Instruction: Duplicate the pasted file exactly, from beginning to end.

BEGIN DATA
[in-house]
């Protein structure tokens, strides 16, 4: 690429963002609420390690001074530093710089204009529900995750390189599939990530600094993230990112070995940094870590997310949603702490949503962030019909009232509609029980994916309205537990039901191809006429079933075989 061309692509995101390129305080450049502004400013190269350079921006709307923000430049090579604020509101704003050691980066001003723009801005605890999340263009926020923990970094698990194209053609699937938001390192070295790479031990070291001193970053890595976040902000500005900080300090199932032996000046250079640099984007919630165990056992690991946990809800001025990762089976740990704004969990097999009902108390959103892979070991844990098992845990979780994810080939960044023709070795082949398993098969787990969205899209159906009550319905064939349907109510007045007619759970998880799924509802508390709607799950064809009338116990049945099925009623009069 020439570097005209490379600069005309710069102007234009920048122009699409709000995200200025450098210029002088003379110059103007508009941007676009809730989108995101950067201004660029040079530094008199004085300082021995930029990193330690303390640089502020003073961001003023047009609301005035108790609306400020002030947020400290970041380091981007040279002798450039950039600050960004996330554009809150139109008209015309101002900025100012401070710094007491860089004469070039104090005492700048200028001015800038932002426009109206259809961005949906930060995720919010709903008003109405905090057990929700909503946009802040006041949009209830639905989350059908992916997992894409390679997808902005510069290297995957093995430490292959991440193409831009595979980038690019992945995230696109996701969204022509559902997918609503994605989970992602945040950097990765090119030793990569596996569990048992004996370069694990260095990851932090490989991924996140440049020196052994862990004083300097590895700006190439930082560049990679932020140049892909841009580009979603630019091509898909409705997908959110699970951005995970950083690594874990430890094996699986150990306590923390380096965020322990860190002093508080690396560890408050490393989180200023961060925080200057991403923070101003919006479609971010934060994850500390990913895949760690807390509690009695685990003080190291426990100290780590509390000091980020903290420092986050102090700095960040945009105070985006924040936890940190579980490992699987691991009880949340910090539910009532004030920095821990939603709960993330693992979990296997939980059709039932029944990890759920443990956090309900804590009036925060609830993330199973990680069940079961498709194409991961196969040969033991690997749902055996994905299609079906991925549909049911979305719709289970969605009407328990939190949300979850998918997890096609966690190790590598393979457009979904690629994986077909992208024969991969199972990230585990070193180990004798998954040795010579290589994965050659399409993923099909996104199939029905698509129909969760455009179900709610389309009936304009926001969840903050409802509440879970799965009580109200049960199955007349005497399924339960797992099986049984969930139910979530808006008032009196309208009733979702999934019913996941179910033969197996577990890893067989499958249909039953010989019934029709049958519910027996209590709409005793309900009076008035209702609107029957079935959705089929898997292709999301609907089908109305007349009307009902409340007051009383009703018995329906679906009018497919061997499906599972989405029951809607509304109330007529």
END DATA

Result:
[in-house]
């Protein structure tokens, strides 16, 4: 690429963002609420390690001074530093710089204009529900995750390189599939990530600094993230990112070995940094870590997310949603702490949503962030019909009232509609029980994916309205537990039901191809006429079933075989 061309692509995101390129305080450049502004400013190269350079921006709307923000430049090579604020509101704003050691980066001003723009801005605890999340263009926020923990970094698990194209053609699937938001390192070295790479031990070291001193970053890595976040902000500005900080300090199932032996000046250079640099984007919630165990056992690991946990809800001025990762089976740990704004969990097999009902108390959103892979070991844990098992845990979780994810080939960044023709070795082949398993098969787990969205899209159906009550319905064939349907109510007045007619759970998880799924509802508390709607799950064809009338116990049945099925009623009069 020439570097005209490379600069005309710069102007234009920048122009699409709000995200200025450098210029002088003379110059103007508009941007676009809730989108995101950067201004660029040079530094008199004085300082021995930029990193330690303390640089502020003073961001003023047009609301005035108790609306400020002030947020400290970041380091981007040279002798450039950039600050960004996330554009809150139109008209015309101002900025100012401070710094007491860089004469070039104090005492700048200028001015800038932002426009109206259809961005949906930060995720919010709903008003109405905090057990929700909503946009802040006041949009209830639905989350059908992916997992894409390679997808902005510069290297995957093995430490292959991440193409831009595979980038690019992945995230696109996701969204022509559902997918609503994605989970992602945040950097990765090119030793990569596996569990048992004996370069694990260095990851932090490989991924996140440049020196052994862990004083300097590895700006190439930082560049990679932020140049892909841009580009979603630019091509898909409705997908959110699970951005995970950083690594874990430890094996699986150990306590923390380096965020322990860190002093508080690396560890408050490393989180200023961060925080200057991403923070101003919006479609971010934060994850500390990913895949760690807390509690009695685990003080190291426990100290780590509390000091980020903290420092986050102090700095960040945009105070985006924040936890940190579980490992699987691991009880949340910090539910009532004030920095821990939603709960993330693992979990296997939980059709039932029944990890759920443990956090309900804590009036925060609830993330199973990680069940079961498709194409991961196969040969033991690997749902055996994905299609079906991925549909049911979305719709289970969605009407328990939190949300979850998918997890096609966690190790590598393979457009979904690629994986077909992208024969991969199972990230585990070193180990004798998954040795010579290589994965050659399409993923099909996104199939029905698509129909969760455009179900709610389309009936304009926001969840903050409802509440879970799965009580109200049960199955007349005497399924339960797992099986049984969930139910979530808006008032009196309208009733979702999934019913996941179910033969197996577990890893067989499958249909039953010989019934029709049958519910027996209590709409005793309900009076008035209702609107029957079935959705089929898997292709999301609907089908109305007349009307009902409340007051009383009703018995329906679906009018497919061997499906599972989405029951809607509304109330007529």